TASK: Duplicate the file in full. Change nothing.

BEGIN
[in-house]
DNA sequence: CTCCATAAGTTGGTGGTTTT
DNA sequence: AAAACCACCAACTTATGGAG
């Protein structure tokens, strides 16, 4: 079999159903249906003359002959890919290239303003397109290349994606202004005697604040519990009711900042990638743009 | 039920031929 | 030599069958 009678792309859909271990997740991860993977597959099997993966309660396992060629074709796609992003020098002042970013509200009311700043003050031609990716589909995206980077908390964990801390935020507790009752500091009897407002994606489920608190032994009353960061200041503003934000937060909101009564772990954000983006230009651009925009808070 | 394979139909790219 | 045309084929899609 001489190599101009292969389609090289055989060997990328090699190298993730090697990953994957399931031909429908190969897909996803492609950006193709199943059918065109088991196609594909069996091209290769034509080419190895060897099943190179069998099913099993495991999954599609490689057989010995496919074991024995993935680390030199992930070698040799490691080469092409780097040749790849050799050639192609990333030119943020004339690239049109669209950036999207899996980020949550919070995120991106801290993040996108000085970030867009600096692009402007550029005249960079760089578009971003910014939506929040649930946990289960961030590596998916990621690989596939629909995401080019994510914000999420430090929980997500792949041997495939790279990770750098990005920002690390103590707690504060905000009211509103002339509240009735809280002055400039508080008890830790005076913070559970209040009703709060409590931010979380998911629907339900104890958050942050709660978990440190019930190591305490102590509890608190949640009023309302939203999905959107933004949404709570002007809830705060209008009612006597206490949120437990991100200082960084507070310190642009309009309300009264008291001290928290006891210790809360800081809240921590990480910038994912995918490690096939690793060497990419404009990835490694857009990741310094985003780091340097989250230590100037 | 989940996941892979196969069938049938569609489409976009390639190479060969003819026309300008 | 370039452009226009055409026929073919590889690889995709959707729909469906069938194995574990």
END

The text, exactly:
[in-house]
DNA sequence: CTCCATAAGTTGGTGGTTTT
DNA sequence: AAAACCACCAACTTATGGAG
């Protein structure tokens, strides 16, 4: 079999159903249906003359002959890919290239303003397109290349994606202004005697604040519990009711900042990638743009 | 039920031929 | 030599069958 009678792309859909271990997740991860993977597959099997993966309660396992060629074709796609992003020098002042970013509200009311700043003050031609990716589909995206980077908390964990801390935020507790009752500091009897407002994606489920608190032994009353960061200041503003934000937060909101009564772990954000983006230009651009925009808070 | 394979139909790219 | 045309084929899609 001489190599101009292969389609090289055989060997990328090699190298993730090697990953994957399931031909429908190969897909996803492609950006193709199943059918065109088991196609594909069996091209290769034509080419190895060897099943190179069998099913099993495991999954599609490689057989010995496919074991024995993935680390030199992930070698040799490691080469092409780097040749790849050799050639192609990333030119943020004339690239049109669209950036999207899996980020949550919070995120991106801290993040996108000085970030867009600096692009402007550029005249960079760089578009971003910014939506929040649930946990289960961030590596998916990621690989596939629909995401080019994510914000999420430090929980997500792949041997495939790279990770750098990005920002690390103590707690504060905000009211509103002339509240009735809280002055400039508080008890830790005076913070559970209040009703709060409590931010979380998911629907339900104890958050942050709660978990440190019930190591305490102590509890608190949640009023309302939203999905959107933004949404709570002007809830705060209008009612006597206490949120437990991100200082960084507070310190642009309009309300009264008291001290928290006891210790809360800081809240921590990480910038994912995918490690096939690793060497990419404009990835490694857009990741310094985003780091340097989250230590100037 | 989940996941892979196969069938049938569609489409976009390639190479060969003819026309300008 | 370039452009226009055409026929073919590889690889995709959707729909469906069938194995574990």